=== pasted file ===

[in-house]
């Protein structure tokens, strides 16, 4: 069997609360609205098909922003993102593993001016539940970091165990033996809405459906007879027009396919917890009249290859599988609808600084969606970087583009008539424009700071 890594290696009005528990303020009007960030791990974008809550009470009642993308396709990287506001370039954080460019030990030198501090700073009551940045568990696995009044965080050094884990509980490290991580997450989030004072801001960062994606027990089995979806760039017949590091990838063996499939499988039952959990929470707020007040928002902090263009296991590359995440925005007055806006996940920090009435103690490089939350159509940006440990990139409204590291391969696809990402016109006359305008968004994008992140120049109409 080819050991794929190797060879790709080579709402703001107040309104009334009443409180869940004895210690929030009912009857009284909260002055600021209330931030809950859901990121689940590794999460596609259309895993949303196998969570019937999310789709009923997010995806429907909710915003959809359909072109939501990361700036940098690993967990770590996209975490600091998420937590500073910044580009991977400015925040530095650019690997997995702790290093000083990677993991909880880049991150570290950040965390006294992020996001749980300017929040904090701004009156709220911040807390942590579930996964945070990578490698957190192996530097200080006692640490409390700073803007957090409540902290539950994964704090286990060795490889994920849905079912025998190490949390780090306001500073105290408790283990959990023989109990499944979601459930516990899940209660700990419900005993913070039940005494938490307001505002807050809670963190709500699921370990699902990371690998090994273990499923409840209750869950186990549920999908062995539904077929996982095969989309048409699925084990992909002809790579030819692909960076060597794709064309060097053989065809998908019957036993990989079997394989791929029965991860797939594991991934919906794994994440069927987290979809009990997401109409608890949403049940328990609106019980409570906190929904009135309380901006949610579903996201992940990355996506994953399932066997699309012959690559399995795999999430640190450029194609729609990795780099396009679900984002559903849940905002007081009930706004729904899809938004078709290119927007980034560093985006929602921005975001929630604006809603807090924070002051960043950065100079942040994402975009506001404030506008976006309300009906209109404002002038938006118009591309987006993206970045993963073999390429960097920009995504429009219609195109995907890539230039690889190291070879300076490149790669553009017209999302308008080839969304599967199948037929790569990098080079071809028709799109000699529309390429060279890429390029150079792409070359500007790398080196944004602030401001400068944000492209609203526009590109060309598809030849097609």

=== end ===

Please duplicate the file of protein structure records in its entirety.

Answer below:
[in-house]
């Protein structure tokens, strides 16, 4: 069997609360609205098909922003993102593993001016539940970091165990033996809405459906007879027009396919917890009249290859599988609808600084969606970087583009008539424009700071 890594290696009005528990303020009007960030791990974008809550009470009642993308396709990287506001370039954080460019030990030198501090700073009551940045568990696995009044965080050094884990509980490290991580997450989030004072801001960062994606027990089995979806760039017949590091990838063996499939499988039952959990929470707020007040928002902090263009296991590359995440925005007055806006996940920090009435103690490089939350159509940006440990990139409204590291391969696809990402016109006359305008968004994008992140120049109409 080819050991794929190797060879790709080579709402703001107040309104009334009443409180869940004895210690929030009912009857009284909260002055600021209330931030809950859901990121689940590794999460596609259309895993949303196998969570019937999310789709009923997010995806429907909710915003959809359909072109939501990361700036940098690993967990770590996209975490600091998420937590500073910044580009991977400015925040530095650019690997997995702790290093000083990677993991909880880049991150570290950040965390006294992020996001749980300017929040904090701004009156709220911040807390942590579930996964945070990578490698957190192996530097200080006692640490409390700073803007957090409540902290539950994964704090286990060795490889994920849905079912025998190490949390780090306001500073105290408790283990959990023989109990499944979601459930516990899940209660700990419900005993913070039940005494938490307001505002807050809670963190709500699921370990699902990371690998090994273990499923409840209750869950186990549920999908062995539904077929996982095969989309048409699925084990992909002809790579030819692909960076060597794709064309060097053989065809998908019957036993990989079997394989791929029965991860797939594991991934919906794994994440069927987290979809009990997401109409608890949403049940328990609106019980409570906190929904009135309380901006949610579903996201992940990355996506994953399932066997699309012959690559399995795999999430640190450029194609729609990795780099396009679900984002559903849940905002007081009930706004729904899809938004078709290119927007980034560093985006929602921005975001929630604006809603807090924070002051960043950065100079942040994402975009506001404030506008976006309300009906209109404002002038938006118009591309987006993206970045993963073999390429960097920009995504429009219609195109995907890539230039690889190291070879300076490149790669553009017209999302308008080839969304599967199948037929790569990098080079071809028709799109000699529309390429060279890429390029150079792409070359500007790398080196944004602030401001400068944000492209609203526009590109060309598809030849097609």